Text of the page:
The path along Brunstane Burn
Eventually the course reaches the coast and the final few hundred yards are across the soft sands towards Musselburgh harbour where each competitor received a goody bag on completing along with a really nice “Scurry to the Sea” mug and home baking. It transpired that quite a few people had got themselves lost at various points and that the race winner hadn’t gone the way the checkpoint marshal had expected at the gates of Hermitage of Braid. Clearly local knowledge was a massive advantage. My Garmin recorded the distance that I had run as 13.5 miles, a full 2 miles further than the optimum route and needless to say I finished quite close to the back of the field. Despite the navigational mishaps, all of the runners finished and there were no drop outs. Hopefully this race will become established as it really is a great concept and a nice, predominantly traffic free, scenic, course.
Race finish line
Last couple of hundred yards were on the sand. Note im carrying a map
Sadly, the heavy rain continued throughout the afternoon so people didn’t hang around at the finish. I felt sorry for the race organiser as it would have been quite nice to relax on the beach afterwards and watch the prize giving, that would have really made it more sociable.  Instead I got a burger from the burger van and a cup of tea and hid from the rain in the car while I ate the burger. Summer in Scotland!
Makes it all worthwhile...

Saturday, 22 July 2017

The Laurencekirk Tower Race

Laurencekirk Tower on a nice day (c Laurencekirk Tower race fb page)

Having seen some nice summer days through the window of my office during the week the Aberdeenshire weather did its usual and saved it all up for Saturday. It pissed it down with rain. This, however, didn’t put off the 30 or so runners who turned up for the Laurencekirk Tower Hill Race, many of whom were from Stonehaven running club and seemed to be intent on a Parkrun and Tower race “double” that Saturday.
Course Profile - 3.18m/702ft
The Laurencekirk Tower hill race is a lovely low key event, so low key I had trouble finding the registration. The race directions said that registration was at the primary school but what this actually meant was that the registration was at a table placed at the end of a farm track near the primary school. Once registered I had a wee chat with fellow Fife AC runner Bob who pointed out a misty hillside as being where the tower was located but assured me that it was a well marshalled out and back route and that I couldn’t get lost.

The route was up to the tower and back
It chucked it down with rain as we lined up for the start line photo and then we were quickly set off along the track with the small field of 30 runners spreading out quite quickly. A couple of hundred meters in we went under the A90 via a small tunnel (before the race I had been wondering how we were going to get across the road) before following the gently climbing gravel track past the farm. A marshal directed us through a gate and up the final stretch towards the tower over a slightly rutted and grassy field. Once at the top we were directed around the tower which meant tip toeing over the wet, slippery boulders which lay around its base and then it was straight back down the way we had come up.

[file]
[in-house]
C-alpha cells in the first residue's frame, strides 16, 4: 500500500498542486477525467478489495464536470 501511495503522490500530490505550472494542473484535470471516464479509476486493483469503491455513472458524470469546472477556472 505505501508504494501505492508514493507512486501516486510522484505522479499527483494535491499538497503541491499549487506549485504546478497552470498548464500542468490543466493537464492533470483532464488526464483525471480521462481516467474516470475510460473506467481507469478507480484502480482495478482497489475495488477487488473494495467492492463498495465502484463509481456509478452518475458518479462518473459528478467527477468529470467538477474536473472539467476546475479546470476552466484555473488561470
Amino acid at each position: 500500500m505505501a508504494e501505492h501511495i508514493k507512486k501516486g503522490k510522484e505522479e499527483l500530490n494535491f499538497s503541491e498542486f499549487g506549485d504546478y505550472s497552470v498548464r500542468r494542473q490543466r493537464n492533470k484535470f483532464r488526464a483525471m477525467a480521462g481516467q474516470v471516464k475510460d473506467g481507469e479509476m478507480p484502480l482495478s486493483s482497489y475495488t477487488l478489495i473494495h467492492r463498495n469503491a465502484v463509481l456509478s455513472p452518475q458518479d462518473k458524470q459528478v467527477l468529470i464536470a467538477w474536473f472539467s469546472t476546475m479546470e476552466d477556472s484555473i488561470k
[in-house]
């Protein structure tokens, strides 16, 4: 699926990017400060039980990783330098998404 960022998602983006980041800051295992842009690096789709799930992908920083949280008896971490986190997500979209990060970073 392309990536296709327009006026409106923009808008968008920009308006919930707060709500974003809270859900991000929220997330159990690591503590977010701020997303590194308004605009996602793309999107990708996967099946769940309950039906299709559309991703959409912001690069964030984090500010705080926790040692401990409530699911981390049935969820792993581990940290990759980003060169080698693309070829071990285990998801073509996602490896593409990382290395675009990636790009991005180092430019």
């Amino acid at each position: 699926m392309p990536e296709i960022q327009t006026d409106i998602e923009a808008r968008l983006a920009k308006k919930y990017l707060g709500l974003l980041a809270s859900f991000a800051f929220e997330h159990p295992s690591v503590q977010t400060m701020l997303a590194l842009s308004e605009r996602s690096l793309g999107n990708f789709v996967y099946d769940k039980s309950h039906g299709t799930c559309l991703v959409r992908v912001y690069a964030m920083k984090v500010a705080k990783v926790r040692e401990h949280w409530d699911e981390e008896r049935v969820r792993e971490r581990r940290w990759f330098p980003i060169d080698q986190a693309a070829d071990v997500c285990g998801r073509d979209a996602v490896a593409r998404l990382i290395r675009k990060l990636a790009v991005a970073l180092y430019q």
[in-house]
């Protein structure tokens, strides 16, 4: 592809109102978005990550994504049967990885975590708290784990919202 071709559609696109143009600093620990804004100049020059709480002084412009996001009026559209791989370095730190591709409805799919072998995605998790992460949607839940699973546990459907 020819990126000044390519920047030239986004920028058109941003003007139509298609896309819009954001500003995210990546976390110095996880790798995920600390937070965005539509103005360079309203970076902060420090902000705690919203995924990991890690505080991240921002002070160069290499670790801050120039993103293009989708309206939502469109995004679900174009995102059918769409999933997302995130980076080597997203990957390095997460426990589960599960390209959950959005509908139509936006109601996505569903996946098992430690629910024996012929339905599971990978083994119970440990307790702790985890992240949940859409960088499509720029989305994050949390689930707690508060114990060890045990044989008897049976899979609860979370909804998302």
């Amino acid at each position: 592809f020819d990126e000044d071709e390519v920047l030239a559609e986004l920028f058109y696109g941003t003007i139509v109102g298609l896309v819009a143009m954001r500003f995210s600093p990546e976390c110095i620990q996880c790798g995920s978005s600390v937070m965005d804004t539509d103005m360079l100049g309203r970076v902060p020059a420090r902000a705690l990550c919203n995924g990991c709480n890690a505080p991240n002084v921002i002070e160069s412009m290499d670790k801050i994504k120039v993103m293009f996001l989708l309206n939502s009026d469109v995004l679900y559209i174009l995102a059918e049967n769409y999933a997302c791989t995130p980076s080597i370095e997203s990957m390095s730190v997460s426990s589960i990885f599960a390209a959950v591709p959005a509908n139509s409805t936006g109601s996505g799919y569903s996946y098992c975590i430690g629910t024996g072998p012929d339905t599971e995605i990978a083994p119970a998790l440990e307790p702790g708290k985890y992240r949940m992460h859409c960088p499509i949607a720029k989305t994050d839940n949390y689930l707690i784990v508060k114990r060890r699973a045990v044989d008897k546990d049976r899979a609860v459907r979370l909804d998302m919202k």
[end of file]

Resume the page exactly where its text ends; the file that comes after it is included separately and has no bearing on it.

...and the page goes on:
Getting ready for the start
Startline photo
And they're off
The start was along a farm track
Under the A90
And a gradual climb
 I noticed that on the way back down the girl in front of me seemed not to be enjoying the descent over the rutted grass, to be fair it was a bit of a potential ankle twister, so I gradually gained on her finally overtaking her on the gravel path. I had to work quite hard to keep in front of her but eventually she seemed to drop back as I belted back down the track and through the puddles to the finish line. My quads did not thank me for descent that the following morning.
Soggy timekeepers
Bob Thornton finishing
Prize winners
This race was so low key that you didn’t even get a race number to pin to your vest, they gave you a sticky label with your number on to stick to your front. Runners were appearing over the line with little balls of very damp paper in their hands as the labels got wet and fell off. Mine disappeared completely and I have no idea where or when it fell off. The first 3 finishers got a wee prize each as did the winners of the junior fun run which was held just before the senior race. Every runner got a wee goody bag with a Mars Bar and Crisps along with the ample supply of water and bananas at the end. Perfect. 
St Cyrus beach
The beach was deserted
Swimming in the choppy seas off St Cyrus beach was the afternoon’s warm down activity. I guess the good thing about a grey rainy day is that we had the beach to ourselves.
Simon and his surfboard
It was fine for surfing but less so for swimming
Creature from the deep